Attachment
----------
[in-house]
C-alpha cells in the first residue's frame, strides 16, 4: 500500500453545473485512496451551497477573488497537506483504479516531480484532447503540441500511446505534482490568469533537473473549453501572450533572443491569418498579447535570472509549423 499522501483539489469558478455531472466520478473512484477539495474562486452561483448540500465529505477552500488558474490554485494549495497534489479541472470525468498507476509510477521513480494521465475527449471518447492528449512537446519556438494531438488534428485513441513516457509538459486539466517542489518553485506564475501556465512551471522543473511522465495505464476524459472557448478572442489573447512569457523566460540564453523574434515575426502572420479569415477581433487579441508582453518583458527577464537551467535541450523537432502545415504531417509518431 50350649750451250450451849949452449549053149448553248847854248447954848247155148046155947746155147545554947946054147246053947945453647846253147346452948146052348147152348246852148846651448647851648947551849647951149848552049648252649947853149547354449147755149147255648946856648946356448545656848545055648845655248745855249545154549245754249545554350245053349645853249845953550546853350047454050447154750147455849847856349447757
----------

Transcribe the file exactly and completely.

[in-house]
C-alpha cells in the first residue's frame, strides 16, 4: 500500500453545473485512496451551497477573488497537506483504479516531480484532447503540441500511446505534482490568469533537473473549453501572450533572443491569418498579447535570472509549423 499522501483539489469558478455531472466520478473512484477539495474562486452561483448540500465529505477552500488558474490554485494549495497534489479541472470525468498507476509510477521513480494521465475527449471518447492528449512537446519556438494531438488534428485513441513516457509538459486539466517542489518553485506564475501556465512551471522543473511522465495505464476524459472557448478572442489573447512569457523566460540564453523574434515575426502572420479569415477581433487579441508582453518583458527577464537551467535541450523537432502545415504531417509518431 50350649750451250450451849949452449549053149448553248847854248447954848247155148046155947746155147545554947946054147246053947945453647846253147346452948146052348147152348246852148846651448647851648947551849647951149848552049648252649947853149547354449147755149147255648946856648946356448545656848545055648845655248745855249545154549245754249545554350245053349645853249845953550546853350047454050447154750147455849847856349447757